The remarks were not well received, and the denials convinced no one who was not already intent on defending Faulkner. James Baldwin excoriated him in the pages of Partisan Review, writing that Faulkner was exactly like “the bulk of relatively articulate white Southerners of good-will,” in that his arguments “have no value whatever as arguments, being almost entirely and helplessly dishonest, when not, indeed, insane.” Baldwin understood that there was no middle ground between segregationists and integrationists, and no reconciling the equal rights and freedoms articulated in the Constitution with the discrimination and oppression of Jim Crow. With regard to Faulkner, he asked, “Where is the evidence of the struggle he has been carrying on there on behalf of the Negro? Why, if he and his enlightened confreres in the South have been boring from within to destroy segregation, do they react with such panic when the walls show any signs of falling?”
Gorra has no direct answer to Baldwin’s question, and he acknowledges that some readers may find in these biographical facts reason enough to banish Faulkner from syllabi, if not from shelves. But Baldwin’s essay is a condemnation of the writer’s personal politics, not his work; it never mentions Faulkner’s fiction. Gorra’s argument, however, depends on close readings of everything from individual sentences to symbols and characters and themes across the author’s novels, which collectively make the case that a racist person can be a radical writer. “Faulkner the man shared many of the closed society’s opinions and values,” Gorra writes. “But when the novelist could inhabit a character—when he slipped inside another mind and put those opinions into a different voice—he was almost always able to stand outside them, to place and to judge them.”
Faulkner’s fiction does not have influences so much as analogues. He burned down houses with the gothic zeal of Edgar Allan Poe, staged moral crises as dramatically as Dostoyevsky, and fashioned fanatics who would have pleased Herman Melville. He created characters who migrated from one novel to another, and he wrote stream-of-consciousness narration that featured broken syntax and typographical experiments. A single, almost thirteen-hundred-word sentence in “Absalom, Absalom!” includes parentheses, question marks, granddaughters, spinsters, demons, dragons, chickens, coffins, Washington, Lincoln, and Faustus.
Faulkner was unwilling in his own life to adequately acknowledge the evils of slavery and segregation, but he did so with savage thoroughness in his fiction. He was a Hieronymus Bosch of prose: his tortured imagination filled story after story with sins of every form and with characters turned grotesque by committing them. Though much historical fiction is escapist, Faulkner’s is brutalizing, depicting a South debased first by degeneracy and then by the refusal to atone for it, even in the face of defeat. In 1936, the same year that Margaret Mitchell offered the world a romance between the roguish Rhett Butler and the Southern belle Scarlett O’Hara, Faulkner published a story of rape and incest and racist terror. It was the seventy-fifth anniversary of the start of the Civil War, and Americans made clear which version of events they wanted to remember: “Absalom, Absalom!” sold around ten thousand copies; “Gone with the Wind” sold more than a million and won the Pulitzer Prize.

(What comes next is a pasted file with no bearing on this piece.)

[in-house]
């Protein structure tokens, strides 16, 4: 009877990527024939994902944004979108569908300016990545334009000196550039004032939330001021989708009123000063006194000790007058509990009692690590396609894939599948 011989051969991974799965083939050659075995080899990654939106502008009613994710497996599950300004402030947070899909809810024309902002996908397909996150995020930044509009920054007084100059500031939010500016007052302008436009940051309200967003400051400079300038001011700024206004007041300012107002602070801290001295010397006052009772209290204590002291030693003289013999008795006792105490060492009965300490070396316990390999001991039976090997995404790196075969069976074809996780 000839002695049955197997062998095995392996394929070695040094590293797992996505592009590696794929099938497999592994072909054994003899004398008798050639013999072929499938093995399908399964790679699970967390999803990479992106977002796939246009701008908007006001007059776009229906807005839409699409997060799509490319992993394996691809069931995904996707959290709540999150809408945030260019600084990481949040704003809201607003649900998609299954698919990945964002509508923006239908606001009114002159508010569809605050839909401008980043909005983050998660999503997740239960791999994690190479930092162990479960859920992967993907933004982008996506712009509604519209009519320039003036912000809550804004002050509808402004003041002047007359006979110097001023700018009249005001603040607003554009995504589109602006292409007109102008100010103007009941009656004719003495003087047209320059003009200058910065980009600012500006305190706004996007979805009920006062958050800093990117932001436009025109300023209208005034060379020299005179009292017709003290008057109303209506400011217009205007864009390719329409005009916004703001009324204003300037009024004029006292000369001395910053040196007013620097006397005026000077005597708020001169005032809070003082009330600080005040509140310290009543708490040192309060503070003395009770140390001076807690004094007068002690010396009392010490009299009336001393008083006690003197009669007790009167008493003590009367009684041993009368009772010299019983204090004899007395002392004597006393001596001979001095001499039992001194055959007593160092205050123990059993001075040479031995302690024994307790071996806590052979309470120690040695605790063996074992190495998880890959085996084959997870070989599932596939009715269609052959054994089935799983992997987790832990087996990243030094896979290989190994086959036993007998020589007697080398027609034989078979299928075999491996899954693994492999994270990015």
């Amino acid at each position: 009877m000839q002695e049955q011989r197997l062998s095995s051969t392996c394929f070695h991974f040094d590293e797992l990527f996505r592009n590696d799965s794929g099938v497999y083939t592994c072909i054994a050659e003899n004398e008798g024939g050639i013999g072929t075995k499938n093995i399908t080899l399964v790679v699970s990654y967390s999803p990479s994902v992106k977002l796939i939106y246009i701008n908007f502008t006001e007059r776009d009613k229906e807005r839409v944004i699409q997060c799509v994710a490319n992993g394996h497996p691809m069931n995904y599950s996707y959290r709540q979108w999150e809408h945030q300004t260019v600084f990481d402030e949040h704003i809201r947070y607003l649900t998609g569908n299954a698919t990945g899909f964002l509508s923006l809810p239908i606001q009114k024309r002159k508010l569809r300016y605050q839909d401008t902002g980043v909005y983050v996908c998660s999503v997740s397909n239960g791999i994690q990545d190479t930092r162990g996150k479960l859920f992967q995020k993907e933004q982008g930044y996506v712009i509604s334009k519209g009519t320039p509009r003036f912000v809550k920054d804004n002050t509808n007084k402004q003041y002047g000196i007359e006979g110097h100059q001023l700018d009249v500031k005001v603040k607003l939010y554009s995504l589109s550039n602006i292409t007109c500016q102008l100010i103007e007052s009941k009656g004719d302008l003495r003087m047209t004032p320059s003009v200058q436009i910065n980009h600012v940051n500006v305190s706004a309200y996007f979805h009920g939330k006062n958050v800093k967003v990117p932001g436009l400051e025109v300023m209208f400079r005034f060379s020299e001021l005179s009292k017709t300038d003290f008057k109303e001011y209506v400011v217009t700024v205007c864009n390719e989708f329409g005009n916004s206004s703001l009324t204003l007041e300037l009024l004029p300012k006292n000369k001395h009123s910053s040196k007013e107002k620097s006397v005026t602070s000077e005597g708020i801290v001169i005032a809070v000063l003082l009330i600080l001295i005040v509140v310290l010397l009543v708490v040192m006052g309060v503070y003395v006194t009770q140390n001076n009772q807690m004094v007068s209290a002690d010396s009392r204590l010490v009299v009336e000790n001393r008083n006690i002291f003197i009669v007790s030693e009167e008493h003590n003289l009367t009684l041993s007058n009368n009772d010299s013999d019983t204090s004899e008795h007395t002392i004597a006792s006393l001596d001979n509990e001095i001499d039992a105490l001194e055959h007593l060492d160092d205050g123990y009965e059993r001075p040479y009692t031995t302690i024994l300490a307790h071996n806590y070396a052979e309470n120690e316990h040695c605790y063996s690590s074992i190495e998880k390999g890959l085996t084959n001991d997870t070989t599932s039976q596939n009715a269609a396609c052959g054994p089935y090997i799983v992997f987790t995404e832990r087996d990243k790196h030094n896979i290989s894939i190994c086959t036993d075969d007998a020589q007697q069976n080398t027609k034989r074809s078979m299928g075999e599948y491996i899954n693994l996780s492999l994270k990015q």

In “The Saddest Words,” Gorra posits that Quentin represents Faulkner’s view of tragedy as recurrence. “Again” was the saddest word for the character and the author alike because it “suggests that what was has simply gone on happening, a cycle of repetition that replays itself, forever.” Both the real and the fictional Southerner were trapped in that cycle, aware that the fall of the Confederacy was right and just but unable to shed their sympathy for the antebellum South. “What was is never over,” Gorra writes, pointing out that the racism that ensnared Faulkner in the last century persists in this one: “There have been moments in our history, brief ones, when the meaning of the Civil War has seemed settled. This isn’t one of them, not when the illusion that this country might become a postracial society lies in tatters. Again. That’s precisely why Faulkner remains so valuable—that very recurrence makes him necessary.”
While Baldwin excluded these characters from his consideration of Faulkner’s politics, other Black writers have drawn inspiration from them. The novelist Toni Morrison wrote her master’s thesis partly on Faulkner and his depictions of what she called “alienated” individuals, including Quentin. The scholar James A. Snead observed in his study of Faulkner, “Figures of Division,” that, in a society of polarity, where people were divided into strict categories of male or female, rich or poor, white or Black, the writer saw through such dichotomies: “Faulkner’s genealogical research discovers not purity but rather merging and chaos, states against which the traditions of social classification and division vainly struggle.” What Faulkner recognized was the ubiquity of such struggles over identity and their centrality to the American experience—the way that the question “Who am I?” is always connected to the question “Who are we?”
Casey Cep. “William Faulkner’s Demons,” New Yorker, Nov. 23, 2020 https://www.newyorker.com/magazine/2020/11/30/william-faulkners-demons.